Yesterday, I was in the middle of reading an excellent guide  for employers on how to create an autie-friendly workplace when my daughter (who was trying – and failing –  to train Elvis to sing a Beatles song) interrupted me with “Hey Mum, why do we use ‘Bird Brain’ as an insult? ‘Cause Elvis – and all birds – are way cleverer than my brother…” and this reminded me of a fantastic book that I recently read.

‘King Crow’ by Michael Stewart had me all fired up. Indeed, chuffed to bits. Because the action takes place in a very foreign, an oh-so exotic and distant place. Far-flung shores which are all too often overlooked by the UK south-eastern dominated publishers. Yeah folks, this venture into alien territory involves all of us suspending those LondonCentric belief systems and assimilating a superb tale that centres on a general geographical area known as ‘the North of England.’  And then focuses further on an even smaller microscopic part of the landscape which happens to possess a very un-Kensington and Chelsea place name. That of ‘Salford.’ Or pronounced ‘Sol-fud.’ (In case you somehow thought that it should be uttered as ‘SORL-FORRD’)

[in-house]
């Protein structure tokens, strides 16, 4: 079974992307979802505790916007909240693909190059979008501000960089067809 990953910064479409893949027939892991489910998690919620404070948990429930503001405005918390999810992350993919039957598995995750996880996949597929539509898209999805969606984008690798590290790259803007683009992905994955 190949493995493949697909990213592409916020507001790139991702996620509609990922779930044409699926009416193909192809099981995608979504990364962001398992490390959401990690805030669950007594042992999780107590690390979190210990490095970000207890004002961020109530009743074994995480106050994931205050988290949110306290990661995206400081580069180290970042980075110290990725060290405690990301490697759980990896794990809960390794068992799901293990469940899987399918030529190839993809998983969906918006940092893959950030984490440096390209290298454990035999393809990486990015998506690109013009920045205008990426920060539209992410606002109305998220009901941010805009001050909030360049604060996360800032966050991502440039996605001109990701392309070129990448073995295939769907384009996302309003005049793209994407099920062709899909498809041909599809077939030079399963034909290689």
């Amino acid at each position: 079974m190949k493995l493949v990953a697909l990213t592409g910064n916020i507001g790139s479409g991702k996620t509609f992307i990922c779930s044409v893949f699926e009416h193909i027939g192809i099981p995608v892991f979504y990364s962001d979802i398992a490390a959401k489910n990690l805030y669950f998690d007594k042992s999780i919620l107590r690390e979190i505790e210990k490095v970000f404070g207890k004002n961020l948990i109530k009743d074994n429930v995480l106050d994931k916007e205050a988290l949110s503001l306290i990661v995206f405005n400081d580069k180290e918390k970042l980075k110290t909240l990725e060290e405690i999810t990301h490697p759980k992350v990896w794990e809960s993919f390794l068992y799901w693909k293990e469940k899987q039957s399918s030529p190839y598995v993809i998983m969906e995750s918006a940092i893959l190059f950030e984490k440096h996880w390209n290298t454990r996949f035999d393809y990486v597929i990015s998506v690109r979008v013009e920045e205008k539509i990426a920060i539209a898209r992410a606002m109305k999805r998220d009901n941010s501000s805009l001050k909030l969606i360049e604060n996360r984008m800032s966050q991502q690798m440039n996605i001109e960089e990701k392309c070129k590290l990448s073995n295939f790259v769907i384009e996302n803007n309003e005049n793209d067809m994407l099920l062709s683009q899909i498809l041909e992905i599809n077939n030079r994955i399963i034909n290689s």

So yeah, thank God for people like Michael Stewart who are proud of their roots and who enjoy writing for the literati – as well as for plebs like me n’ mine. Folk who get all giddy because we used to wander through those exact same tower blocks which he touches upon.  People who know precisely what the terraced houses he mentions still look like (or indeed,  taste like … I used to have a thing for licking red brick work when I was a nipper. But let’s not go there.)

And my interest in reading this book was piqued further when I realised that the story is told through the eyes of a school boy who is autistic. Although the ‘A’ word is never used. It doesn’t need to be. Michael S  simply shows that his protagonist Paul Cooper, operates on a different plane to most others. And that Paul’s obsessive traits are focussed on birds (and unlike most teenage boys, this kid’s fixation is with on the ornithological – the feathery, rather than the female form.)